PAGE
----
What is the Honda Accord?
Here in the UK the Honda Accord model range came to an end in 2015, when the final models sitting above the Civic family were discontinued.
But, depending on where else in the world you live, the Accord is still very much part of Honda's model mix and now in its tenth-generation, with a legacy of bodystyles in its colourful history.
Known for their engineering expertise, the Japanese brand’s cars have become recognized as paragons of reliability, and the Accord models are no exception.
From a UK-market perspective, the final Mk8 range of Accords competed against mainstream opposition such as the Ford Mondeo and Vauxhall Insignia, but were also regarded by some as being a cut-above and hence could be legitimately seen as alternatives to the likes of the Audi A4, the BMW 3 Series and the Mercedes-Benz C-Class.
- Top speed: 126-141mph
- 0-62mph: 7.8-11.1 seconds
- Fuel economy: 32-53mpg
- Emissions: 138-201g/km of CO2
- Boot space: 406-1,183 litres
Launched in 2008 and hallmarked by fabulous build quality, the eighth-generation models looked like sportier evolutions of their predecessors and similarly were available in two bodystyles. For more traditional customers was the four-door Honda Accord Saloon, with a more practical-but-plush estate version marketed as the Honda Accord Tourer.
Honda didn’t provide an enormous range of choice on the engine front for the Mk8 Accord: petrols came in 2.0- and 2.4-litre forms, both with i-VTEC variable valve timing.
More popular in such a relatively large car was the very highly regarded 2.2-litre i-DTEC diesel – when fitted to sportier Accord Type S models, it produced 178hp.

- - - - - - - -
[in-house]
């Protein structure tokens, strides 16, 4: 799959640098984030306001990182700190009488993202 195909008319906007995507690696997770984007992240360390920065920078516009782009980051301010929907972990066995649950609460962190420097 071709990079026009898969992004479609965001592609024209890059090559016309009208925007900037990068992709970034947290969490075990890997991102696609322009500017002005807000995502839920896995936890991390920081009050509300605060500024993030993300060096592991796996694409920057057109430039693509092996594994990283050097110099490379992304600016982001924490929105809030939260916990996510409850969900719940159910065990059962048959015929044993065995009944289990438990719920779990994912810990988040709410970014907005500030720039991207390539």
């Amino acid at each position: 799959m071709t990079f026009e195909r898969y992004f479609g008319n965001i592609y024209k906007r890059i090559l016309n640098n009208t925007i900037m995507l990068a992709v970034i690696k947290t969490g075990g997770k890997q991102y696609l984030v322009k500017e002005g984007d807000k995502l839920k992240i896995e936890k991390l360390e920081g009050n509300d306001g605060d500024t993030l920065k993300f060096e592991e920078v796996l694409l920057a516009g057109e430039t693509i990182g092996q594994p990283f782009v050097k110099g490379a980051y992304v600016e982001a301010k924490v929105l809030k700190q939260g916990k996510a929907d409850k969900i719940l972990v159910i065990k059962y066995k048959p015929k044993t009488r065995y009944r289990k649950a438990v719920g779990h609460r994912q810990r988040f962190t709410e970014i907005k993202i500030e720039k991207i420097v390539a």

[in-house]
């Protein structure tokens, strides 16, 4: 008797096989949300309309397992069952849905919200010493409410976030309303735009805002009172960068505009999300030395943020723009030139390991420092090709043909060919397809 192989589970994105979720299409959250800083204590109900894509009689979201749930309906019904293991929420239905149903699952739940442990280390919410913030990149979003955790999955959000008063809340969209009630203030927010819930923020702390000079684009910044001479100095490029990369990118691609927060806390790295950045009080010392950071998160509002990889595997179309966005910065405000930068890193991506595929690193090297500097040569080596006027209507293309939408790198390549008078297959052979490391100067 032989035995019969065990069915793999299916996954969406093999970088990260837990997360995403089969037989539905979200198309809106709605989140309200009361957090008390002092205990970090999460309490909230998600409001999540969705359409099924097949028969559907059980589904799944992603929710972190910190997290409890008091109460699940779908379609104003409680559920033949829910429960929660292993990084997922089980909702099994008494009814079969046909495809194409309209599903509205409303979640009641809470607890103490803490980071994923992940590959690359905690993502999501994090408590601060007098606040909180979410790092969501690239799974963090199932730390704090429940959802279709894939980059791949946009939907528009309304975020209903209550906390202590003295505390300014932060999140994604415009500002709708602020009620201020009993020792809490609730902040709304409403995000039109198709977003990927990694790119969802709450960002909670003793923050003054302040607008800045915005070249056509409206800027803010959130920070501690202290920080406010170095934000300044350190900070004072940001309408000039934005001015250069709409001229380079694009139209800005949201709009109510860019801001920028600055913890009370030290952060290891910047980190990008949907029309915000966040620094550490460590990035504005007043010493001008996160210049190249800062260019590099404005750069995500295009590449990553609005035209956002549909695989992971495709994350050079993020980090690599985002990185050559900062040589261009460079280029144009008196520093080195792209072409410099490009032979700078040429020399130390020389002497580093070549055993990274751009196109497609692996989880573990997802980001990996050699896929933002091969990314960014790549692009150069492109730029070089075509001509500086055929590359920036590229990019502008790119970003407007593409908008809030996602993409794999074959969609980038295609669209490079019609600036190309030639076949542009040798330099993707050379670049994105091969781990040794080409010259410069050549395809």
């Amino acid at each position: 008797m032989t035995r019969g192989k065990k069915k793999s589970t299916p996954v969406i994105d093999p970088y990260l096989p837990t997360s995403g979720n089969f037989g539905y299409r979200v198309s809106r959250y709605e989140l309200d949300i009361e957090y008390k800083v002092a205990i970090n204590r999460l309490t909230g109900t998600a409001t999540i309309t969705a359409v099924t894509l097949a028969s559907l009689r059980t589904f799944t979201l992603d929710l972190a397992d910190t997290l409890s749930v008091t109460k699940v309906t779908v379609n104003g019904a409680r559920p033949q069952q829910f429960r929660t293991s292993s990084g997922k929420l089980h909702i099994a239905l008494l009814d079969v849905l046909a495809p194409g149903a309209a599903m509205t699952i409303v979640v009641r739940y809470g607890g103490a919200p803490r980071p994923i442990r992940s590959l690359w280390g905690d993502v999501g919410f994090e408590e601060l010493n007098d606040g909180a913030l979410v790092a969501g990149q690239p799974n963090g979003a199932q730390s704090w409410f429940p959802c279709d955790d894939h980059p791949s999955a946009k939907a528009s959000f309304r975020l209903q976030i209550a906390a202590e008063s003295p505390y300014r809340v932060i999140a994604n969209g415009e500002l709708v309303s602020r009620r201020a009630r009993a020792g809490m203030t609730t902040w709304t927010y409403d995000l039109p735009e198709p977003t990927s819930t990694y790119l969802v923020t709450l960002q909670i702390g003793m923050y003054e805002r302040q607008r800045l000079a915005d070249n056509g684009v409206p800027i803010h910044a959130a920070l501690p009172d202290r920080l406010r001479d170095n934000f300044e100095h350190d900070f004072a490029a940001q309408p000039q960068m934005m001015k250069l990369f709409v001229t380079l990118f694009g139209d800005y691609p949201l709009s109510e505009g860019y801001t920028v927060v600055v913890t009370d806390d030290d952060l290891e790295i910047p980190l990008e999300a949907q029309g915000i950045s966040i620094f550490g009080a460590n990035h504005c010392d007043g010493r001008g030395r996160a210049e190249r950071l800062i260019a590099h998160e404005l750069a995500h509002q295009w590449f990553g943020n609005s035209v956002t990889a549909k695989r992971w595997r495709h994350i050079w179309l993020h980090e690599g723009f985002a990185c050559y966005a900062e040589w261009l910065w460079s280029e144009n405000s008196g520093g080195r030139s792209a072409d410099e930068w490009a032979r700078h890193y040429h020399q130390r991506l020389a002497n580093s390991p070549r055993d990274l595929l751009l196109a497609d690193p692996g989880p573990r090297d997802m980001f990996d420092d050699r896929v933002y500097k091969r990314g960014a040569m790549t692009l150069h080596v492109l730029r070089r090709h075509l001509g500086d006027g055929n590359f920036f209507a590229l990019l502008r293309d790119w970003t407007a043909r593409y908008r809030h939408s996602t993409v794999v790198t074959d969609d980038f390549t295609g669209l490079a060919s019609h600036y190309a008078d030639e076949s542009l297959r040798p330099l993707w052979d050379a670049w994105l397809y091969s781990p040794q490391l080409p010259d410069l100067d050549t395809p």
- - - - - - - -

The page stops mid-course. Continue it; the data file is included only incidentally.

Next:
Only available with the four-door saloon bodywork of the sixth-generation Accord, there was a high-performance version of Honda's family favourite. As with all of Honda’s Type R models, the hottest Accord was a high-performance family car capable of taking on some of the best sports saloons at the turn of the millennium.
It used a 2.2-litre petrol engine with 212hp and a 7,200rpm redline, and easily identifiable courtesy of its huge rear wing, scarlet badging, Recaro racing seats.
Accord Type Rs built from 2001 saw the 0-62mph acceleration benchmark time drop from 7.0 to 6.7 seconds, so it was no slouch, but it was much more of a road-focused car with front-wheel drive than the boisterous, rally-derived Mitsubishi Lancer Evolution series and WRX-specification Subaru Imprezas.
While Honda Accords were usually rather conservatively styled, the eighth-generation version – and its Mk7 predecessor – had a sportier, more chiseled appearance.
Not only was this more in tune with European tastes than its North America-only cousin also sold under the Accord name, it allowed Honda to sell it to US and Canadian customers under its more upmarket Acura brand, where it was known as the TSX.